• Introduction

      Morris, Wayne; University of Chester (University of Chester Press, 2019-05-25)
      Fr Martin McAlinden was a Catholic priest from the Diocese of Dromore and Director of Pastoral Theology at St Patrick’s College Maynooth. Martin was studying for a doctorate at the University of Chester when, in 2016, he sadly died. His research had focussed on the spiritual malaise experienced by many priests in the Catholic Church in Ireland. In response, he developed a theology rooted in the ancient notion of Acedia and he used this as a way of talking about the spiritual crises many priests experience. The ancient response to Acedia, the command to stay in one’s cell and pray, provided Martin with a way of speaking about how this spiritual malaise might be transformed. This book brings together a major article that has emerged out of Martin’s research, together with a series of responses from many who accompanied him during his studies. It is offered to Martin’s brother priests, and to the whole Church, as a gift of love that might, it is hoped, contribute to the spiritual renewal of the Church.
    • Introduction (to Creaturely theology)

      Deane-Drummond, Celia; Clough, David; University of Chester (SCM Press, 2009-02-28)
      This book chapter introduces the edited book Creaturely theology: On God, humans and other animals. It discusses the term 'creaturely theology' - theology which is conscious of the theologian's own creatureliness and begins with the recognition of humans likeliness to others of God's creatures rather than differences between them.
    • Introduction (to Faith and force)

      Clough, David; Stiltner, Brian; St. John's College, University of Durham ; Sacred Heart University (Georgetown University Press, 2007-06-04)
      This introduction discusses the debate over war in a Christian context.
    • Introduction to Roots of Wisdom, Branches of Devotion: Plant Life in South Asian Traditions.

      Ferrari, Fabrizio M.; Dähnhardt, Thomas W. P.; University of Chester; Ca' Foscari University of Venice (Equinox Publishing, 2016-06-01)
      General introduction to the volume with an essay on the sentience of plants in South Asian traditions.
    • Introduction to Soulless Matter, Seats of Energy: Metals, Gems and Minerals in South Asian Traditions

      Ferrari, Fabrizio M.; Dähnhardt, Thomas W. P.; University of Chester; Ca' Foscari University of Venice (Equinox Publishing, 2016-10-03)
      General introduction to the volume with an essay on the debate on animate and inanimate matter in early Indian philosophical traditions.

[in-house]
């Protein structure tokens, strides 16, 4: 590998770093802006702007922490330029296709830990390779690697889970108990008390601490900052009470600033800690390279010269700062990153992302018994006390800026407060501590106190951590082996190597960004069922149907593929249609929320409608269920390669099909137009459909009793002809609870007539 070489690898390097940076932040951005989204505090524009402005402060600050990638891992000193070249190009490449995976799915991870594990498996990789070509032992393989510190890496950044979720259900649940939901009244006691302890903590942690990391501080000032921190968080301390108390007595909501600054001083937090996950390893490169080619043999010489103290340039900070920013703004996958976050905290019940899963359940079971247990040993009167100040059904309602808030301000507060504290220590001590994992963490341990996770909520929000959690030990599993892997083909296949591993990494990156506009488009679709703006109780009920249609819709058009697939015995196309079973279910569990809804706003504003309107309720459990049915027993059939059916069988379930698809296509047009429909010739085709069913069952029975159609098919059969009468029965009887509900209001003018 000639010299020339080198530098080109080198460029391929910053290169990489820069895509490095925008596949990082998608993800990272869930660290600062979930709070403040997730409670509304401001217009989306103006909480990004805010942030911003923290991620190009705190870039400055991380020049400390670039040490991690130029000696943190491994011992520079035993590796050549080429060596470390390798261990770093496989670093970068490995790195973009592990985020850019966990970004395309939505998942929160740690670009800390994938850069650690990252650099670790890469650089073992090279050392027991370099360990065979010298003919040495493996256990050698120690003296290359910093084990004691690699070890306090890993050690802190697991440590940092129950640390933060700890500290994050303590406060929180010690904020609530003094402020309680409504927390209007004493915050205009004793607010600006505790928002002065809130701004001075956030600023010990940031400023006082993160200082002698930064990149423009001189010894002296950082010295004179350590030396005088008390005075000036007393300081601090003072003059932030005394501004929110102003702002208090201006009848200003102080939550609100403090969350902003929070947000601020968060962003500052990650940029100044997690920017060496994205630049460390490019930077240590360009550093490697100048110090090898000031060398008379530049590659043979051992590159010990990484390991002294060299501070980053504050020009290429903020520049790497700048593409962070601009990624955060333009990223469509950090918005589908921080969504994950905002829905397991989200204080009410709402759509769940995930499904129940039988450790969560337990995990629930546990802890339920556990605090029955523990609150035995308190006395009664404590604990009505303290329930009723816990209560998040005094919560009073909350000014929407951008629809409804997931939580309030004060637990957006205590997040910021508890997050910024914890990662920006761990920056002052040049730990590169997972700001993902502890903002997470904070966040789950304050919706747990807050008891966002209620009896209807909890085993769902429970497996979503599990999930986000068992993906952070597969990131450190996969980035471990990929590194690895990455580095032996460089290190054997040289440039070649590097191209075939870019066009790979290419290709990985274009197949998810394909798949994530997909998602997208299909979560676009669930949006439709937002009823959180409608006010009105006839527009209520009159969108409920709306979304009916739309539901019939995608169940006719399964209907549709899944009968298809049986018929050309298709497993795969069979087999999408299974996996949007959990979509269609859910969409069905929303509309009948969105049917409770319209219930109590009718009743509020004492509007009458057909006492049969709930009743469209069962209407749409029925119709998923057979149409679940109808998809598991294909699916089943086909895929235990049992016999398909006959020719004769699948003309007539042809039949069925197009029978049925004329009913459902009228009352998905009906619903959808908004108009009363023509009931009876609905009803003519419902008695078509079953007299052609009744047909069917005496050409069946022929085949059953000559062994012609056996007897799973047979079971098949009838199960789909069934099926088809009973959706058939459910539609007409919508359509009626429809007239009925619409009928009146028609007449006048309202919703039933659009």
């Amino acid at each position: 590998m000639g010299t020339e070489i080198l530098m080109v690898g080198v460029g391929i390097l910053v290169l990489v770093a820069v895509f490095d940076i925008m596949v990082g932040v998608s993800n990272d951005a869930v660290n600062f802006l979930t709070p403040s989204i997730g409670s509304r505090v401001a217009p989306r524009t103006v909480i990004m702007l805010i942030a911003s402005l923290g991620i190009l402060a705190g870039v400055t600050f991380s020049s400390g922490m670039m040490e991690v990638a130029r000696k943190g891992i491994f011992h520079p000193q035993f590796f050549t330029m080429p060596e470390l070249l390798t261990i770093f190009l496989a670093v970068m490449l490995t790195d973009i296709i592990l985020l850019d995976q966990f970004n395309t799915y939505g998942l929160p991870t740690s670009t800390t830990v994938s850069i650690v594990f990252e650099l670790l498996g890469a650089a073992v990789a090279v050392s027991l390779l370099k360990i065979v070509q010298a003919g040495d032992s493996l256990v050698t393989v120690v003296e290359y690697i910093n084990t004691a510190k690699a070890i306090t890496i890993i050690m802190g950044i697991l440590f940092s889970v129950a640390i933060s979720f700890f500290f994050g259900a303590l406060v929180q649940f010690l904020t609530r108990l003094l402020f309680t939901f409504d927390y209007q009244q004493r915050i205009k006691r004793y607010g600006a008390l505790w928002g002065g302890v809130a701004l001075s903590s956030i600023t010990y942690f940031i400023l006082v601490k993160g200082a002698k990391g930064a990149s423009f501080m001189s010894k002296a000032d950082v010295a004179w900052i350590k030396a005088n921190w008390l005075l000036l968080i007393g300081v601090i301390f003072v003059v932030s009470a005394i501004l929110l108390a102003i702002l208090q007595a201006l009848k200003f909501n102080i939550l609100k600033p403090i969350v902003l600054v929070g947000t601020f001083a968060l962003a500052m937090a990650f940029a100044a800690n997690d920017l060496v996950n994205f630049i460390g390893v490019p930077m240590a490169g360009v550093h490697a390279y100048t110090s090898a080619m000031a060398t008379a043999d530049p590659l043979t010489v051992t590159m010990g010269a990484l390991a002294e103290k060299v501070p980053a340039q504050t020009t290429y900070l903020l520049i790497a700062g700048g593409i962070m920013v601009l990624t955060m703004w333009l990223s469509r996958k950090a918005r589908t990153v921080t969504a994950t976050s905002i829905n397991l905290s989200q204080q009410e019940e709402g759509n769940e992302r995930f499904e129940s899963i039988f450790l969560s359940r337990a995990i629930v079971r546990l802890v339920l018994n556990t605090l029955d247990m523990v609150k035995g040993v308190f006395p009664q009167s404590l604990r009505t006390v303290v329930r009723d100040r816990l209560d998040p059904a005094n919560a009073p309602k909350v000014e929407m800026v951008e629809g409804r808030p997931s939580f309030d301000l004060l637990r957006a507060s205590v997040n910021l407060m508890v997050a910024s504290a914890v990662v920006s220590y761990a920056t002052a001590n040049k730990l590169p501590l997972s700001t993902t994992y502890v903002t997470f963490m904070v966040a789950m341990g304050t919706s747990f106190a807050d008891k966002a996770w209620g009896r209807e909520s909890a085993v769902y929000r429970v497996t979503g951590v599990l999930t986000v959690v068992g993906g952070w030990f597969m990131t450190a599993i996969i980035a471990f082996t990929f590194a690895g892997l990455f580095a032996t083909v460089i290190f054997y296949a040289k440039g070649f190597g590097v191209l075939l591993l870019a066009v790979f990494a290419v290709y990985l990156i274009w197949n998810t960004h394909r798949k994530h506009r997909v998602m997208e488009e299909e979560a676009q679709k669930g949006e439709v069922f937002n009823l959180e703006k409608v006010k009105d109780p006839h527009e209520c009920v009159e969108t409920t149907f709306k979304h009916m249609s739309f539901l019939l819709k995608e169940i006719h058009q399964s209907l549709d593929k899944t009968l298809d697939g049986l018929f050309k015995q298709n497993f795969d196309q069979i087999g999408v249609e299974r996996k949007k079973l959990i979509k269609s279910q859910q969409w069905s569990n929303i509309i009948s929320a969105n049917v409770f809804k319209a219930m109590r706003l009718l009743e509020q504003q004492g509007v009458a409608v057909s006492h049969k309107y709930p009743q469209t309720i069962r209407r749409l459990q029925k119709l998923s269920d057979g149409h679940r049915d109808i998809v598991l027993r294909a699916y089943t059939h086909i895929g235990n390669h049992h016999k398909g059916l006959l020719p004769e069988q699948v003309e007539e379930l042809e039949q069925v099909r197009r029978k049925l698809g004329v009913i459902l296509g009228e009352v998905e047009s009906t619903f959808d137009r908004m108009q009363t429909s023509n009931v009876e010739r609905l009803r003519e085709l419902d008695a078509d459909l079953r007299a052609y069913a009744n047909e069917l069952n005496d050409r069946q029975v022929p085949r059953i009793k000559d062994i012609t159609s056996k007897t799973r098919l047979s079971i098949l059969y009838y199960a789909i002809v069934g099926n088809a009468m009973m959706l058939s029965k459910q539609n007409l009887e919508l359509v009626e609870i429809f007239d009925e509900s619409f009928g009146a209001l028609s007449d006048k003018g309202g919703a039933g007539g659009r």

• Invitation to Research in Practical Theology

      Bennett, Zoe; Graham, Elaine L.; Pattison, Stephen; Walton, Heather; Anglia Ruskin University; University of Chester; University of Birmingham; University of Glasgow (Routledge, 2018-05-29)
      Practical theology as a subject area has grown and become more sophisticated in its methods and self-understanding over the last few decades. In doing so, it has become increasingly methodologically sophisticated and theoretically self-aware. This book provides a complete and original research primer in the major theories, approaches and methods at the cutting-edge of research in contemporary practical theology. It represents a reflection on the very practice of the discipline itself, its foundational questions and epistemological claims. Each chapter examines different aspects of the research process: starting with experience and practice, aspects of research design and epistemology, communities of learning, the influence of theological norms and tradition on the practice of research, and ethical considerations about what constitutes ‘the good’ in advanced research. It offers worked examples from the authors, their colleagues and research students that serve to illustrate key ideas and approaches in practical theological research.
    • Ireland

      Scharbrodt, Oliver; Montgomery, Victoria; University of Chester ; Queen’s University, Belfast (Brill, 2014-10-30)
      This article discusses the Muslim presence in Ireland.
    • Irenaeus and Augustine on the problem of evil reconsidered

      Greggs, Tom (Christian Theology Trust, 2004)
    • Is equal marriage an Anglican ideal?

      Henwood, Gillian; University of Chester (Cambridge University Press, 2014-12-01)
      A critical conversation between the Church of England's response to the Government's consultation on Equal Civil Marriage 2012, questions arising from professional parish practice as a priest, and literature in this area of research. The article explores the theological significance of 'equal marriage' (equal access to marriage and equality within marriage) as a Christian possibility within the Church of England, with contemporary approaches to gender and sexuality.
    • Is practical theology a form of ‘action research’?

      Graham, Elaine L.; University of Chester (de Gruyter, 2013-08-06)
      This journal articles examines in depth the claim that practical theology ought to be regarded as a form of action research. Action research is founded on the indivisibility of value and action: a conviction that knowledge, and research, cannot be dispassionate and that values are themselves iterated in the process of their implementation in practice. It insists on the inductive and contextual nature of knowledge and assumes that knowledge comes from human experience (albeit interpreted and codified through rational enquiry and analysis), rather than proceeding deductively from revealed truth.
    • "I’m Still Reading the Bible!” Post-Christian Women’s Biblical Reading Practices

      Llewellyn, Dawn; University of Chester